Interest-distance is illustrated in Figure 16.3a, which show interests as activated attitudes--vectors with projection on attitudes within the subspace of psychological needs. The two attitudes are shown as coordinates in i's need-space and their activation is indicated by the interest vector for individual i.

Figure 16.3b

Now let i perceive j's interests as shown in Figure 16.3b. The latter's interest can be opposed to, irrelevant to, or complementary to i's. If it is opposed, it will be in an opposing direction as along the promotion-attitude in the figure. If irrelevant, it will be at right angles to i's interest as along the to-be-liked-attitude. If complementary, it would lie in the same direction as i's. The interest-distance vector shown in Figure 16.3c then reflects the overall interests of j relative to i's.7

A second subjective element of psychological distance is ideological distance. Among a person's interests are those involving interconnected political and social programs, policies, goals, and means. Wanting to legalize abortion and drugs, redistribute income, desegregate schools, ship food stocks to the world's hungry, control the military, eliminate the CIA, and elect only true liberals constitute a socio-political cluster of interests, an ideology. We perceive other ideologies in terms of our own, as a cluster of interest-distances all impinging on our self-perceived location in attitude subspace.

Figure 16.3c

There is one more distance to consider. The above distances delineate the subjective psychological and motivational differences and similarities between people. Two people, however, may be quite disparate in interests and personalities, have different perspectives, and yet be very close. As opposites sometimes do, they may attract each other, grow to appreciate their differences as adding spice to their relationship. This attraction is not captured by the other psychological distances, and yet it seems psychological. But is it? An answer depends on how we define social versus psychological.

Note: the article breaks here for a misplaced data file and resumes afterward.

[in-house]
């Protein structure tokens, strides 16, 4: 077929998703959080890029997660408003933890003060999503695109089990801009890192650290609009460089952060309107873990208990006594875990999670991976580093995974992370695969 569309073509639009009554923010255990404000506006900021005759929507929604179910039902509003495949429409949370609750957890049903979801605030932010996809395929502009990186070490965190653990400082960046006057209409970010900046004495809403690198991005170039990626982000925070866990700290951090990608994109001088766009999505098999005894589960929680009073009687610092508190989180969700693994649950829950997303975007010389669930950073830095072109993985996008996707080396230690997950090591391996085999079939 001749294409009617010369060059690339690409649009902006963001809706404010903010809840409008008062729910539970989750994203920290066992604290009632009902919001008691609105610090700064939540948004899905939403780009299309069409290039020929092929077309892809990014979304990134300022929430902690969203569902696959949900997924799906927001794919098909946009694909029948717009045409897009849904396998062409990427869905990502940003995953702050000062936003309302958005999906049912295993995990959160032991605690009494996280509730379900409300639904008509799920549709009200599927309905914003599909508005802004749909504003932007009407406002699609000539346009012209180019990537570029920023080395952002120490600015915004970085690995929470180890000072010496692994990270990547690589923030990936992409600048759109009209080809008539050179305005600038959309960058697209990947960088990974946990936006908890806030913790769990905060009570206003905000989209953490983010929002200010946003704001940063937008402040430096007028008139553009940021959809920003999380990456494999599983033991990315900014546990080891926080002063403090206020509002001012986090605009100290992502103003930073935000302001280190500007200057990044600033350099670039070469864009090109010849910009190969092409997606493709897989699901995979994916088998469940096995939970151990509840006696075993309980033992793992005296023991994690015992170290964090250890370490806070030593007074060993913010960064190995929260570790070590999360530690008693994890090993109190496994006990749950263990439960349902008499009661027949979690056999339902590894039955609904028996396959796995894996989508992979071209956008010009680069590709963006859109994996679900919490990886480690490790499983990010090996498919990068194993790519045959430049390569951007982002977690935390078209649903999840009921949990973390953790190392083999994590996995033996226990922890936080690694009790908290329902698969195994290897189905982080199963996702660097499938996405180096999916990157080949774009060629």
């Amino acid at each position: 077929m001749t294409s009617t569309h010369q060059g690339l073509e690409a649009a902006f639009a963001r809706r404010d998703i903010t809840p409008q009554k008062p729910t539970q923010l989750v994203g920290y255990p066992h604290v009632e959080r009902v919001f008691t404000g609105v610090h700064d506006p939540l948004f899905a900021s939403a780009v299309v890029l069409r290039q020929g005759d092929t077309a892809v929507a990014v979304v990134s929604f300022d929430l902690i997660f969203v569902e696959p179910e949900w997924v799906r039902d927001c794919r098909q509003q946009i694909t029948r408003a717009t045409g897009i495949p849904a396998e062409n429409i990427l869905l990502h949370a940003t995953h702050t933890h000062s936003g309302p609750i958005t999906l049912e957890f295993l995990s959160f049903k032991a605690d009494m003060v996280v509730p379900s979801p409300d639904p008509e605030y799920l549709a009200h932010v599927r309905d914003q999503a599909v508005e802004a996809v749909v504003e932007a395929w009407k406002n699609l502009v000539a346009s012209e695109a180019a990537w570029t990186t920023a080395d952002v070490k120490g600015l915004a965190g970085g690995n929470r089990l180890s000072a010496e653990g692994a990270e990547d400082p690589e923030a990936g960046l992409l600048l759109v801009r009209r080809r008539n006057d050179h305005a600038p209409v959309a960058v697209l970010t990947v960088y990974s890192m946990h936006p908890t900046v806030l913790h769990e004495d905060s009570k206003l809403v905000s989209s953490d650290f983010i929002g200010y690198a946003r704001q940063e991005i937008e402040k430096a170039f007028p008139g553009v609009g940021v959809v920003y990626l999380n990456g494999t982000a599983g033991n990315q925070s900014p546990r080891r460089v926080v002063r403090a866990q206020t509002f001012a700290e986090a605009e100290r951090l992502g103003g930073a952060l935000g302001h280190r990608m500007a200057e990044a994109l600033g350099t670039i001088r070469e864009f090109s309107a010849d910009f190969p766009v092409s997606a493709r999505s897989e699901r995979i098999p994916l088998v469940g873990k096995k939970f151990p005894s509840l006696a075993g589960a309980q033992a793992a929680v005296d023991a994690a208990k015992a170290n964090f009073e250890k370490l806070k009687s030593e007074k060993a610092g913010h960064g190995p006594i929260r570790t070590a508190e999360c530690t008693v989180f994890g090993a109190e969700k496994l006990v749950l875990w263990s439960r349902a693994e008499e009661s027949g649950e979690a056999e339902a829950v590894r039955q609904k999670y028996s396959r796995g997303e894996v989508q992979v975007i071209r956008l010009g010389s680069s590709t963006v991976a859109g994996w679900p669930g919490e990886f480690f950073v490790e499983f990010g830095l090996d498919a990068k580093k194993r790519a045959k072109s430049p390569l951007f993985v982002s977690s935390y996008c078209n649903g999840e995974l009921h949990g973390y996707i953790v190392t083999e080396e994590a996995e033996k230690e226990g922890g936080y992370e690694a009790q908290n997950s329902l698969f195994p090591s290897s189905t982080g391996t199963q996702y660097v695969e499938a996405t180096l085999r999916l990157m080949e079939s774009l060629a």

In this book I have restricted the concept psychological to our inner or mental components, forces, and processes. Social then has meant interactions or relations between people involving an orientation towards or taking account of their mutual selves. Of course, all behavior is fundamentally psychological, since all of our activities involve our inner realm, our selves. However, social scientists have found it fruitful to restrict psychological to what is inner oriented, leaving to the sociological domain behavior externally and manifestly oriented towards others. Thus, kissing is usually sociological, as is hugging or striking another. The feelings and sentiments of love, liking, or animosity underlying such behavior, however, are psychological. They are inner emotions, feelings, or dispositions, aspects of our temperament or motivations.

Therefore, the affinity we feel towards another is by itself psychological and yet I have presented no concept for it. Such a concept does exist in the literature. Called "social distance," it is most identified with the sociologist Emory Bogardus, who defined (1925, p. 299) it as "the degrees and grades of understanding and feeling that persons experience regarding each other"8--the sympathy between people, their positive or negative feelings. Social distance so measured becomes a good index to racial prejudice, and Bogardus and his followers used it primarily to quantitatively study racial attitudes and behavior.

Social distance as Bogardus defined it is an affinity between people, and regardless of the label, it is primarily a subjective psychological distance, as some like Sorokin (1969, p. 362) have alleged.9 To conceptualize the degree of liking, sympathy, and understanding between people as social distance is misleading. Therefore, I will use the term affined distance for Bogardus' concept.